A recent report published by the Japan Times has stated that now under Kishida’s government the days of Japan’s military being dependent on the US are over:
Taken together, Abe’s policies marked a historic shift in Japan’s defense policy and regional standing. No longer would Japanese security be a matter of wishful thinking, willful blindness and dependence on the United States. Before Abe, if China had attacked a U.S. warship near Japan’s territorial waters, the Japanese military would not have gotten involved. Abe rejected this absurd approach and pushed Japan to assume a central role in the Indo-Pacific. Now, if the U.S. and China were to go to war over Taiwan, Japan could cooperate with the U.S. military. In a role reversal of sorts, the Japanese military is now protecting ⤢U.S. ships and planes in the region.
Kishida’s ambitious defense policies, which ⤢include increasing military spending to ¥43 trillion ($330 billion) by 2027 and revising Japan’s national security strategy to allow for counterstrike capabilities, implement many of Abe’s ideas.
The rise of Japan is inevitable, because as the US walks back from its position as the world’s police force, the Japanese will take it upon themselves to go beyond its alliance with the US. There is a common belief that if a country attacked Japan that the US will enter a war to defend Japan. This belief is based upon the Treaty of Mutual Cooperation and Security between the United States and Japan, signed in Washington in 1960. Nowhere in this treaty does it say that the US is obligated to go into direct conflict for the defense of Japan. It says in Article 2 of the treaty that the parties (Japan and the US) “will seek to eliminate conflict in their international economic policies and will encourage economic collaboration between them.” In other words, economic conflict can be eliminated through economic action. It reads in Article 5:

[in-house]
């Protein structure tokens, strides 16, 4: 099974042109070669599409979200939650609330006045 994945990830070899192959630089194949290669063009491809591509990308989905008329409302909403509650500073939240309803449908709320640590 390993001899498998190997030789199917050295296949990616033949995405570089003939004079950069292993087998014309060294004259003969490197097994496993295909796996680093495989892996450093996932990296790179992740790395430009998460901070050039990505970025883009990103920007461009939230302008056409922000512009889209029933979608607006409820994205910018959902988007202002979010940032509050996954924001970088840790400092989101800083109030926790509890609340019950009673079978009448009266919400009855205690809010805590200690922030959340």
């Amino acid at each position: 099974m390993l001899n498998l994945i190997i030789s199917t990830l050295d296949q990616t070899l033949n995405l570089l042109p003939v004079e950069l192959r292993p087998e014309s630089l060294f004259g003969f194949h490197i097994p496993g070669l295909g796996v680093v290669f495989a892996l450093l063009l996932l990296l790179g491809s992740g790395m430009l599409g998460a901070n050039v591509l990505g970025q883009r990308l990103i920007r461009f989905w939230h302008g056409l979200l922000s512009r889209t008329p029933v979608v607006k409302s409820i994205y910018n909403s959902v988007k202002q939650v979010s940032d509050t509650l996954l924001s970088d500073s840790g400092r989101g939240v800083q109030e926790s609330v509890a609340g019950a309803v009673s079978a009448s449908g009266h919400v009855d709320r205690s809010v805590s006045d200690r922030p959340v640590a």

“Each Party recognizes that an armed attack against either Party in the territories under the administration of Japan would be dangerous to its own peace and safety and declares that it would act to meet the common danger in accordance with its constitutional provisions and processes.”
Nowhere does it say here that the US is obligated to go to war to defend Japan. It reads that the parties can act in accordance to the rules of their governments. If the US goes to war, it will have to do so with the permission of Congress. In other words, the US can opt out of defending Japan in a direct war by simply saying that Congress doesn’t approve. Many Americans are tired of the US’s backing of Ukraine. Do you honestly think that the whole of American society is going to desire to go to war for Japan? The US is still exhausted from Iraq. Imagine the squabbling and contention between members of Congress over going to war for Japan. This reality of the treaty was pointed out in a 2020 article written by military sociologist Jun Kitamura and published by the Asahi Shimbun: